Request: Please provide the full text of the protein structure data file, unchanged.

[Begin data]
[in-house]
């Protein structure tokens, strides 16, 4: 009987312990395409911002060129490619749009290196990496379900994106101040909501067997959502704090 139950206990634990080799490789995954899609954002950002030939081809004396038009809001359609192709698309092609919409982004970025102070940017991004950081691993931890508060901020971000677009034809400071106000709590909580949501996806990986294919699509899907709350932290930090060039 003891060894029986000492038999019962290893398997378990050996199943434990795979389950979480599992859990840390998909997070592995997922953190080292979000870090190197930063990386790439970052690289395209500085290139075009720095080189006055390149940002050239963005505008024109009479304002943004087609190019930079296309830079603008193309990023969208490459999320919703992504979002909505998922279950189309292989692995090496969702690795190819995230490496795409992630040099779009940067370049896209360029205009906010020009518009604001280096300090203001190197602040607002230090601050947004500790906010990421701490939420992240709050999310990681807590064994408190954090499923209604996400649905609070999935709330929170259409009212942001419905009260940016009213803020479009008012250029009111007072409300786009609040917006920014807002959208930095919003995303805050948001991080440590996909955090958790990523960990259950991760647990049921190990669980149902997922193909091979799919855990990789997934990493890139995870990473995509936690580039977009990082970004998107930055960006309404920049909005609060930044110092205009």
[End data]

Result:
[in-house]
């Protein structure tokens, strides 16, 4: 009987312990395409911002060129490619749009290196990496379900994106101040909501067997959502704090 139950206990634990080799490789995954899609954002950002030939081809004396038009809001359609192709698309092609919409982004970025102070940017991004950081691993931890508060901020971000677009034809400071106000709590909580949501996806990986294919699509899907709350932290930090060039 003891060894029986000492038999019962290893398997378990050996199943434990795979389950979480599992859990840390998909997070592995997922953190080292979000870090190197930063990386790439970052690289395209500085290139075009720095080189006055390149940002050239963005505008024109009479304002943004087609190019930079296309830079603008193309990023969208490459999320919703992504979002909505998922279950189309292989692995090496969702690795190819995230490496795409992630040099779009940067370049896209360029205009906010020009518009604001280096300090203001190197602040607002230090601050947004500790906010990421701490939420992240709050999310990681807590064994408190954090499923209604996400649905609070999935709330929170259409009212942001419905009260940016009213803020479009008012250029009111007072409300786009609040917006920014807002959208930095919003995303805050948001991080440590996909955090958790990523960990259950991760647990049921190990669980149902997922193909091979799919855990990789997934990493890139995870990473995509936690580039977009990082970004998107930055960006309404920049909005609060930044110092205009």